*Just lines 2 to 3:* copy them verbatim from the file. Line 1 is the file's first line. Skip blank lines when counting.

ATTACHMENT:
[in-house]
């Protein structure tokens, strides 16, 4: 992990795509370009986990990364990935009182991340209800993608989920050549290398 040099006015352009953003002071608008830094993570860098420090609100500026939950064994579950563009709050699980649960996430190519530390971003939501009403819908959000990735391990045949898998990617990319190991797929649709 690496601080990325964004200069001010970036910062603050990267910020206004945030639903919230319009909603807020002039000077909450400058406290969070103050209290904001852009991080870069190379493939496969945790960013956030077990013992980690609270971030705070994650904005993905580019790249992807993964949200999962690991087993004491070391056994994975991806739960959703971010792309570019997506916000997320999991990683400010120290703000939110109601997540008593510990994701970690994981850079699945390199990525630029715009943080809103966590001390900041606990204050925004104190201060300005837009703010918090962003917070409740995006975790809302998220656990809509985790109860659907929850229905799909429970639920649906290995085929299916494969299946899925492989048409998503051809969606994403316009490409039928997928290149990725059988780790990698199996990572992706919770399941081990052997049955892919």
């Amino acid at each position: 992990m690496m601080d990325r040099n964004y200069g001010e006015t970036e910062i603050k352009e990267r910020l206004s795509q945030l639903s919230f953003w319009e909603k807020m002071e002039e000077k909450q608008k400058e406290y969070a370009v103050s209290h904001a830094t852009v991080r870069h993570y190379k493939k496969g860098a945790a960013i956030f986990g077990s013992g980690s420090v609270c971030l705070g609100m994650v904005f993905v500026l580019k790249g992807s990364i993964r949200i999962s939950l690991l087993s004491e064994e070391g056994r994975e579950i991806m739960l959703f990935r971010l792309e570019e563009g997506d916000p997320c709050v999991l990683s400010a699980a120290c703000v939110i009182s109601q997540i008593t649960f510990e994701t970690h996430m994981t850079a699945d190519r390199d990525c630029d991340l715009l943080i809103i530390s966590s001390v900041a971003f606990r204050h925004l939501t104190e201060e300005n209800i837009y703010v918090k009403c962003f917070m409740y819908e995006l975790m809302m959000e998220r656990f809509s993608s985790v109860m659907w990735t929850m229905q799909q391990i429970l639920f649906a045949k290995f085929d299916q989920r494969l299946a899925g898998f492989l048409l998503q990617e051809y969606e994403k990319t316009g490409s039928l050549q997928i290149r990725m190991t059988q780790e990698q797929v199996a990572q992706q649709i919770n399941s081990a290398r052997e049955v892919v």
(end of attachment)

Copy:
């Protein structure tokens, strides 16, 4: 992990795509370009986990990364990935009182991340209800993608989920050549290398 040099006015352009953003002071608008830094993570860098420090609100500026939950064994579950563009709050699980649960996430190519530390971003939501009403819908959000990735391990045949898998990617990319190991797929649709 690496601080990325964004200069001010970036910062603050990267910020206004945030639903919230319009909603807020002039000077909450400058406290969070103050209290904001852009991080870069190379493939496969945790960013956030077990013992980690609270971030705070994650904005993905580019790249992807993964949200999962690991087993004491070391056994994975991806739960959703971010792309570019997506916000997320999991990683400010120290703000939110109601997540008593510990994701970690994981850079699945390199990525630029715009943080809103966590001390900041606990204050925004104190201060300005837009703010918090962003917070409740995006975790809302998220656990809509985790109860659907929850229905799909429970639920649906290995085929299916494969299946899925492989048409998503051809969606994403316009490409039928997928290149990725059988780790990698199996990572992706919770399941081990052997049955892919």
């Amino acid at each position: 992990m690496m601080d990325r040099n964004y200069g001010e006015t970036e910062i603050k352009e990267r910020l206004s795509q945030l639903s919230f953003w319009e909603k807020m002071e002039e000077k909450q608008k400058e406290y969070a370009v103050s209290h904001a830094t852009v991080r870069h993570y190379k493939k496969g860098a945790a960013i956030f986990g077990s013992g980690s420090v609270c971030l705070g609100m994650v904005f993905v500026l580019k790249g992807s990364i993964r949200i999962s939950l690991l087993s004491e064994e070391g056994r994975e579950i991806m739960l959703f990935r971010l792309e570019e563009g997506d916000p997320c709050v999991l990683s400010a699980a120290c703000v939110i009182s109601q997540i008593t649960f510990e994701t970690h996430m994981t850079a699945d190519r390199d990525c630029d991340l715009l943080i809103i530390s966590s001390v900041a971003f606990r204050h925004l939501t104190e201060e300005n209800i837009y703010v918090k009403c962003f917070m409740y819908e995006l975790m809302m959000e998220r656990f809509s993608s985790v109860m659907w990735t929850m229905q799909q391990i429970l639920f649906a045949k290995f085929d299916q989920r494969l299946a899925g898998f492989l048409l998503q990617e051809y969606e994403k990319t316009g490409s039928l050549q997928i290149r990725m190991t059988q780790e990698q797929v199996a990572q992706q649709i919770n399941s081990a290398r052997e049955v892919v």